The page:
Łukasz Jastrubczak at Sabot Gallery

April 26, 2011

Polish multimedia artist Łukasz Jastrubczak is Sabot Gallery’s choice for their current show, lasting, as it was announced, all the way through April, up to the 4th of May. “Miraż means mirage”, as the text available on the exhibition’s leaflets states and that is the chosen title of the show at the Paintbrushes Factory in Cluj. The word Miraz comprises, in its meaning, both the concept of “image” and that of “utopia”, considered here as primary concerns of most visual artists. Miraz is actually considered by the artist to be a project divided into three stages: one being the current show, the second – a display of sculptures in public space, in a town in Central Poland and, finally, Łukasz Jastrubczak’s residency in San Francisco, an experience which would be stitched together later on in the form of a road film. The artworks presented in this first phase of the project are mostly videos and installations which populate a perimeter governed by illusion and constant recurrent symbols in which the artist managed to put together a sort of research site for the cryptic mythical concepts which appear to intrigue him immensely.
The most revealing and clarifying clue for the whole purpose of the show is the Untitled video, which is adequately placed just outside the main room of the gallery, at the entrance, as a type of intro, presumably to point out the possible links between the scattered objects which can be seen through the doorway. The video is a kind of documented journal or, one might say, a “traveller’s log” in which are presented experiences, findings and analytical thoughts in the manner of a visual sequence, accompanied, in the background, by the sound of narrating, explanatory voice. The bits and pieces gathered for this projection are quick shots from the East Coast of the States, namely from San Francisco, clips from El Dorado movies and other Paramount Picture flicks, a synthetic commentary regarding Cezanne’s innovation on perceiving perspective and, of course, the Cubists’ take on the same matter that evolved from the postimpressionist painter’s studies.
As we move along, we can see the same type of concerns present in Jastrubczak’s own work. It’s the installation called Cubist Composition with a Jug, which embodies a number of similar life-size jugs, cut out of cardboard and gold sprayed. These cut-outs are placed on a three-legged wooden table, its top being carved in the shape of a trapezoid. It is basically a three-dimensional illustration of a cubist painting: a visual depiction of the abstract concept that reality is seen in a two-dimensional frame, but it is perceived with all of its three dimensions. In addition, the trapezoid top contributes even more to this cubist setting, as it shows the illusion of perspective, the actual trick used in painting to create depth. While getting caught up in this cubist re-enactment, the viewer might stumble upon the piece that hangs on the wall behind it. The Golden Perspective is an extremely summarized version of the installation I just mentioned, as it is a framed abstract landscape, done by cutting a piece of cardboard in the form of rays that converge from the edge of the surface towards its centre. It is a quite simple and organic solution for capturing the essential idea of perspective as a key aspect of visual arts.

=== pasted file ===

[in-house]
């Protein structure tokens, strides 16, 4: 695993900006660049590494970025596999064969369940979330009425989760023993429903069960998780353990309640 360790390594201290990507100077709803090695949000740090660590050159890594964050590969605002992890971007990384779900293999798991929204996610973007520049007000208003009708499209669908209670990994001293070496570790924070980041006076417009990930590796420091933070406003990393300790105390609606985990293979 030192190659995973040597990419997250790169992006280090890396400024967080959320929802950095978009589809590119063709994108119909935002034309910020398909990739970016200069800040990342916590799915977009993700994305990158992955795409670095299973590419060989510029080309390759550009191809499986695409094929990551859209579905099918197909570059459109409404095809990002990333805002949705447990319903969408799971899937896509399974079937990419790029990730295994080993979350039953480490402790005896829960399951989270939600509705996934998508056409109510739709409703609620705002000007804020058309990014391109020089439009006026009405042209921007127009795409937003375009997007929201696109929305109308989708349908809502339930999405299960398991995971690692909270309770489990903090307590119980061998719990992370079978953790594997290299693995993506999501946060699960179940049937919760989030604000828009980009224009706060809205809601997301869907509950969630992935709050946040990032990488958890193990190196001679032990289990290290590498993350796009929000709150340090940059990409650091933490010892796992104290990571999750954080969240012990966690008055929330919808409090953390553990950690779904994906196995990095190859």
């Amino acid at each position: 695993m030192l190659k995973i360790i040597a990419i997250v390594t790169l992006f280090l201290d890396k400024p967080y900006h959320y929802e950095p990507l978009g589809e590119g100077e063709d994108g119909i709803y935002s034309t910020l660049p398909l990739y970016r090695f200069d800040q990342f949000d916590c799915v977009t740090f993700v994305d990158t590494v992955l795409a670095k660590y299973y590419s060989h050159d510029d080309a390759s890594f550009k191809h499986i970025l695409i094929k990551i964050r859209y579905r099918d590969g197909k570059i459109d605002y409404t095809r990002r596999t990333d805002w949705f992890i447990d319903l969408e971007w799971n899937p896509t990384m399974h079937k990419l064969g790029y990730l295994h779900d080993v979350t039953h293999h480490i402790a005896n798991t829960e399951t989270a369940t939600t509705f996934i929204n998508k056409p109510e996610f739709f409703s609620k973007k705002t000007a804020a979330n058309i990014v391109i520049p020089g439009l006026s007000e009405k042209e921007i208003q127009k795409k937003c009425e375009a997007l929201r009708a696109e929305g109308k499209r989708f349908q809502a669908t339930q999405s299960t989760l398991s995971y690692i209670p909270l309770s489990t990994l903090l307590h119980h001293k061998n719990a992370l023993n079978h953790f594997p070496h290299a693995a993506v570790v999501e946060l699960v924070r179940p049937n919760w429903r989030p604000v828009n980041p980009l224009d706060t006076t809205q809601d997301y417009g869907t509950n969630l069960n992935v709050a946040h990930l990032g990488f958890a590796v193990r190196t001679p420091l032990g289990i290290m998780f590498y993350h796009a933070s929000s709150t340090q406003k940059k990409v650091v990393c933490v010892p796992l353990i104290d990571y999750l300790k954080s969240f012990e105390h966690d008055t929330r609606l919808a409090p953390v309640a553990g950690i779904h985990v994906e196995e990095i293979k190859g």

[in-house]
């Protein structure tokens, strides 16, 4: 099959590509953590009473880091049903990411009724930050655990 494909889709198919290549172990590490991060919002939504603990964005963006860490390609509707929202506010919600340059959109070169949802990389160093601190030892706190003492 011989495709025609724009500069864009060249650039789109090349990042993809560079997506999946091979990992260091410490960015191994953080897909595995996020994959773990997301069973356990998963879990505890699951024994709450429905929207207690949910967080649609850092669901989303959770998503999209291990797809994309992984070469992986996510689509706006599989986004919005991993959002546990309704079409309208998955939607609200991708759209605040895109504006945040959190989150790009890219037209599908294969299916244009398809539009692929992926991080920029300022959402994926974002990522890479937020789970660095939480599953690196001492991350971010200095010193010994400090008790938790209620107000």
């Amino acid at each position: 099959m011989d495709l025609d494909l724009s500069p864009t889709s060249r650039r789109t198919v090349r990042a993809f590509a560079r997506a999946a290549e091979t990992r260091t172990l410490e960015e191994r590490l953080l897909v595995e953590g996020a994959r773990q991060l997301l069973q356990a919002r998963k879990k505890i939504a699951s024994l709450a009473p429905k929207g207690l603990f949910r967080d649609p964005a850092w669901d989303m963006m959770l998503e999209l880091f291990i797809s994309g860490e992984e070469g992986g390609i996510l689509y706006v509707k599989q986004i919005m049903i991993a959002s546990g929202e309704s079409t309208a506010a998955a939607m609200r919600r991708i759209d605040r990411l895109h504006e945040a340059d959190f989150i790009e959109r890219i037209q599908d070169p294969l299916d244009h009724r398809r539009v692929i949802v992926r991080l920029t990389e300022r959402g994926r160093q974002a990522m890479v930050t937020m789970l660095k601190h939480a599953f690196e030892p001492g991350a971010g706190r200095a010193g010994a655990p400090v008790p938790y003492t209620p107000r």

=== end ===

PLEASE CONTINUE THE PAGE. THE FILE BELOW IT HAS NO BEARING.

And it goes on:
Another important issue in this direction would be the artist’s obsessive circling around the image / concept of the Paramount Mountain. First mentioned in the video at the entrance, then recognized in the installation with the blue fabric peculiarly displayed in the form of a (presumably) high peak, giving the slight impression that it might be hiding something underneath and, yet again, in the video with the man holding two large triangles with which he is playing a monotonous tune on a synthesizer, the triangular symbol seems to haunt him quite a bit, as it appears to be a motif with a rather strong presence in his displayed body of works. This video, Third Song about Triangles, comes as a declaration of unity between man and idea. It looks like the person in the video is engaging in a merger between him and his own obsession that generates this odd keyboard playing hybrid. A curious effect added by Jastrubczak to the piece is the swinging of the projection, probably meant to append the time factor to this newly concocted crossbred, as it moves from side to side like a suspended pendulum.
Walking through Łukasz Jastrubczak’s exhibition was somewhat intriguing and enjoyable, but it wasn’t necessarily an exhilarating experience as a whole. It mostly seems like a prologue to something more consistent and elaborated than a consciously assumed project. But in the lines of a visual research on certain theories, iconic images and myths it could be well received, as any international artist is more than welcomed to spice up the local art scene by expanding the variety of proposals amongst cultural events.

Text by Adelina Cacio

For video images in the show, go to http://www.galeria-sabot.ro/index.php?/exhibitions/lukasz-jastrubczak-mirage/

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